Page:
I eventually passed the test with her mentorship, and kept progressing. Sailor Moon remained a constant companion. I couldn’t rewind my VHS tapes fast enough, but I eventually transitioned to those Netflix DVD’s and Sailor Moon airings on Toonami. As I became more skilled with the violin bow, Usagi leveled up to Super Sailor Moon. 

Usagi grinning happily in a pink opera dress

Notes began to flow from my hand more quickly than before. I could sight-read pieces, and perform confidently in quartets. I imagined myself finally defeating those pesky musical rhythms with Sailor Moon’s crescent moon wand. 

But most importantly, I developed friendships that I still have to this day. My orchestra friends (orch-dorks, we called ourselves) were also my friendly rivals. They motivated me to be a better musician and a better friend. 

The older I get, the more I appreciate how Sailor Moon wasn’t really about superpowered schoolgirls fighting evil by moonlight, winning love by daylight. (For all the hate the English dub gets, the English soundtrack sure was fun in a cheesy 90’s way.) 

It was always about the love and admiration Usagi had for her friends and Mamoru. Her joy and genuine appreciation for Michiru’s performance inspired me. When I first watched the episode, my first thought was how I wanted to be an elegant violinist like Michiru.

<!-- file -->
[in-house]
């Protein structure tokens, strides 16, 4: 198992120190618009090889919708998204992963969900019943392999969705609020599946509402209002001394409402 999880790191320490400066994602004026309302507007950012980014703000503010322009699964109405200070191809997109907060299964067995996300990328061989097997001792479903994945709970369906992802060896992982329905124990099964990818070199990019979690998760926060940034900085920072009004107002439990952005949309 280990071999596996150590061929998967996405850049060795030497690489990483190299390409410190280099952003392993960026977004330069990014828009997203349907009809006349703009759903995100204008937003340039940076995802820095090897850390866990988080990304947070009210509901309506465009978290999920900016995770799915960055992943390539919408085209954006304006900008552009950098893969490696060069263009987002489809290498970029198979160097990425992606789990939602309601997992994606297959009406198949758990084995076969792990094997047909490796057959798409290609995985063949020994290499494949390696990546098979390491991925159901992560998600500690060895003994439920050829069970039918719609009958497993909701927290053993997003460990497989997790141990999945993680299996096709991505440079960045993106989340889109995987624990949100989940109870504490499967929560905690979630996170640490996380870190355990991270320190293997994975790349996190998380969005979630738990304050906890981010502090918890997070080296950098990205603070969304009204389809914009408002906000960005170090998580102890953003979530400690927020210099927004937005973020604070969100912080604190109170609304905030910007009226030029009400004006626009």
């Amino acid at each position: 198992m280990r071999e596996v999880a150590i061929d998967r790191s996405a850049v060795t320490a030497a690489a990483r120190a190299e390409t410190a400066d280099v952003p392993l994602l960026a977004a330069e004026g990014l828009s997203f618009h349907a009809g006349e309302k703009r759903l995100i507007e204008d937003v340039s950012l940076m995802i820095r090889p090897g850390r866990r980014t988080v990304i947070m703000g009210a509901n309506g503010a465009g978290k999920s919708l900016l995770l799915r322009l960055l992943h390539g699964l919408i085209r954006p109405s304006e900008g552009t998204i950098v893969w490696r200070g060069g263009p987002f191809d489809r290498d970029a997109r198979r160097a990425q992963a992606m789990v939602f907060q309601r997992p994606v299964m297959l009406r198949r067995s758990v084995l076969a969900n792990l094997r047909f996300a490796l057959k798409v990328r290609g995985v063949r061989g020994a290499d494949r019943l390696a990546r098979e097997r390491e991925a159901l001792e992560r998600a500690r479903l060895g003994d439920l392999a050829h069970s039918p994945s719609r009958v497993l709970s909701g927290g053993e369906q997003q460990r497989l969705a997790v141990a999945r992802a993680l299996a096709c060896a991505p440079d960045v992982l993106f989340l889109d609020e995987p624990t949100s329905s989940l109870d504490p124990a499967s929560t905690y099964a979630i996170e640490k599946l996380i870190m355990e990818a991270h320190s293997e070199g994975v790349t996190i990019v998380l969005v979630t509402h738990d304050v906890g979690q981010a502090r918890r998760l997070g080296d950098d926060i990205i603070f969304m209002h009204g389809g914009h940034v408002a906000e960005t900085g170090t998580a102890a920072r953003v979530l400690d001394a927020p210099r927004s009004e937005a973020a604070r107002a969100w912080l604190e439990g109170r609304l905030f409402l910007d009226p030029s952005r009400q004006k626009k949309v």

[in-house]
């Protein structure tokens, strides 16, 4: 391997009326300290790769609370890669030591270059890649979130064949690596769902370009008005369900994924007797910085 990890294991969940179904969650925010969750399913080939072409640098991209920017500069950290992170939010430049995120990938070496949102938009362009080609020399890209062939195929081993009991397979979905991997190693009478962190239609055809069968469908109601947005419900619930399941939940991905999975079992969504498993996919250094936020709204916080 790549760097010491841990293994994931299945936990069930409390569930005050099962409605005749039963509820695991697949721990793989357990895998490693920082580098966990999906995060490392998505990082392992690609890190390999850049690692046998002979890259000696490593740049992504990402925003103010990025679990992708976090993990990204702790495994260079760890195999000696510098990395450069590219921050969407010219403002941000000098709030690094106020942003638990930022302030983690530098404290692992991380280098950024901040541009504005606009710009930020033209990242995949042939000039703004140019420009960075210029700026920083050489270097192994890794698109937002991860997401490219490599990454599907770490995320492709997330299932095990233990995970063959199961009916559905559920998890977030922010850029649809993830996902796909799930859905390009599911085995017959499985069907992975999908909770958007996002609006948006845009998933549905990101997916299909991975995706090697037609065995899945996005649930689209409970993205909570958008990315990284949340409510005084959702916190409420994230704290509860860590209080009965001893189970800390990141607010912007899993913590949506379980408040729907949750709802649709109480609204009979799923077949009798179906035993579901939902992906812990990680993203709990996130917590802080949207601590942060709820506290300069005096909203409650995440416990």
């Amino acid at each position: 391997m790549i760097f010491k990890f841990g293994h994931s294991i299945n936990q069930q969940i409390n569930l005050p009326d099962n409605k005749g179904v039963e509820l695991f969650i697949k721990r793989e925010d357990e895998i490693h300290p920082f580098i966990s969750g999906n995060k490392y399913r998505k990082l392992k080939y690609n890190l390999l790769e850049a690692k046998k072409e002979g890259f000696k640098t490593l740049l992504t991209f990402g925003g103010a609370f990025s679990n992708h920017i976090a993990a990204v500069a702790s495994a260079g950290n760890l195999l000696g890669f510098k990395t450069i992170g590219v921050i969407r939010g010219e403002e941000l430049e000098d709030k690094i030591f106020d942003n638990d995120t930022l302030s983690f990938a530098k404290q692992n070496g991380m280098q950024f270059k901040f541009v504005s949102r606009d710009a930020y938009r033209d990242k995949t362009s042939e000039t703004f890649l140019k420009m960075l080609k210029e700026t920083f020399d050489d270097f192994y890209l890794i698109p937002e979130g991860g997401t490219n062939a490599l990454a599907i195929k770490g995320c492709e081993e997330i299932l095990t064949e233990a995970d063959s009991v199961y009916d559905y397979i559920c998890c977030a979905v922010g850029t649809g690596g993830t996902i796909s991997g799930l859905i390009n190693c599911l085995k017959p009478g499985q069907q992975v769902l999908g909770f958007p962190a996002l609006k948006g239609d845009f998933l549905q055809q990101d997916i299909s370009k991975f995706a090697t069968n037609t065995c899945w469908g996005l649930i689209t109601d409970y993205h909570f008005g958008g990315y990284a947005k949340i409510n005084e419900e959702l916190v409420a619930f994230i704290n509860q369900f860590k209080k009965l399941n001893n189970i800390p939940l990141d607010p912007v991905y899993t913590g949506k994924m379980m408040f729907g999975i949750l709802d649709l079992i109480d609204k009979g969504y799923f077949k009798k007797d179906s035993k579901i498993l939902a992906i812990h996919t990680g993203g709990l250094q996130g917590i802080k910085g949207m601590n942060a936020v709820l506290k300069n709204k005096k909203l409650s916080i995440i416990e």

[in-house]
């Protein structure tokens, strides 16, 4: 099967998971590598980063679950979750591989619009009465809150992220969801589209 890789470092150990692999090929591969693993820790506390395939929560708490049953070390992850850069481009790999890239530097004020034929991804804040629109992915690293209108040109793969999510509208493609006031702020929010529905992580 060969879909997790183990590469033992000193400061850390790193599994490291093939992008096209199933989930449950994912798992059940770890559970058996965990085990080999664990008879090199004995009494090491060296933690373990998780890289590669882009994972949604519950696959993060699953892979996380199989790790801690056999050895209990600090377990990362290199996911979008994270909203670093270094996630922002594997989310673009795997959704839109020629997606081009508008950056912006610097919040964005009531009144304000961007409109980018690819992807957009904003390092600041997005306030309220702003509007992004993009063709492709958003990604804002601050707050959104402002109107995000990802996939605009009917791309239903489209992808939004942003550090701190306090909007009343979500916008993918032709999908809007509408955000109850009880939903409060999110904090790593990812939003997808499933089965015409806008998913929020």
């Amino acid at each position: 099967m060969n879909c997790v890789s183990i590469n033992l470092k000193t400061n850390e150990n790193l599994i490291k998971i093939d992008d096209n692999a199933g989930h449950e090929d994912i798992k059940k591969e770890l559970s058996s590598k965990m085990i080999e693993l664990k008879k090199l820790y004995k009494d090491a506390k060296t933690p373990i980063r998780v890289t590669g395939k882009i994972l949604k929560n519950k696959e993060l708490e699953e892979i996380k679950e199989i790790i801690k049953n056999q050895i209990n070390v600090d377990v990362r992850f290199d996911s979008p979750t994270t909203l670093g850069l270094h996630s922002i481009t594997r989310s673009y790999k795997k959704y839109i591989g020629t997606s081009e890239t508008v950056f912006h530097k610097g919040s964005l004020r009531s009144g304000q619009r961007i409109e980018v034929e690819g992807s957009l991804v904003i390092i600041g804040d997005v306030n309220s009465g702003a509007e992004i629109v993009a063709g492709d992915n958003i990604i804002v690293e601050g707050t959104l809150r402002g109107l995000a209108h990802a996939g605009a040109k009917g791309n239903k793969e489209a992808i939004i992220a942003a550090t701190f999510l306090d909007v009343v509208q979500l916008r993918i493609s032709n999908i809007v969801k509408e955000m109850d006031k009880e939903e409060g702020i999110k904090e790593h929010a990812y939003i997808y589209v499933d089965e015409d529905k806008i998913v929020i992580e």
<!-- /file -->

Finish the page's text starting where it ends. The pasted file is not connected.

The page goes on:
Usagi walking with Michuru, hugging her violin case

Now I realize I’m a bit more like Usagi, and I’m okay with that. Music has always been one of my greatest loves. I realized after years of practice that what I truly loved about becoming a musician was the joy my violin playing brought to others. It wasn’t about nailing notes perfectly, or bouncing a lemon off my violin. 

It was about the young girl at a performance I was a part of a few years ago. I was attempting to escape the throng of audience members at an exhilarating symphony performance I participated in when I heard a stranger say, “Excuse me, miss?”

It was a father with his young daughter. I could tell immediately that she was shy, just like I was at her age. 

“She just wanted to say thank you! That was a wonderful performance!” 

And with that, I realized I had successfully transformed into a musician, no magical brooch necessary.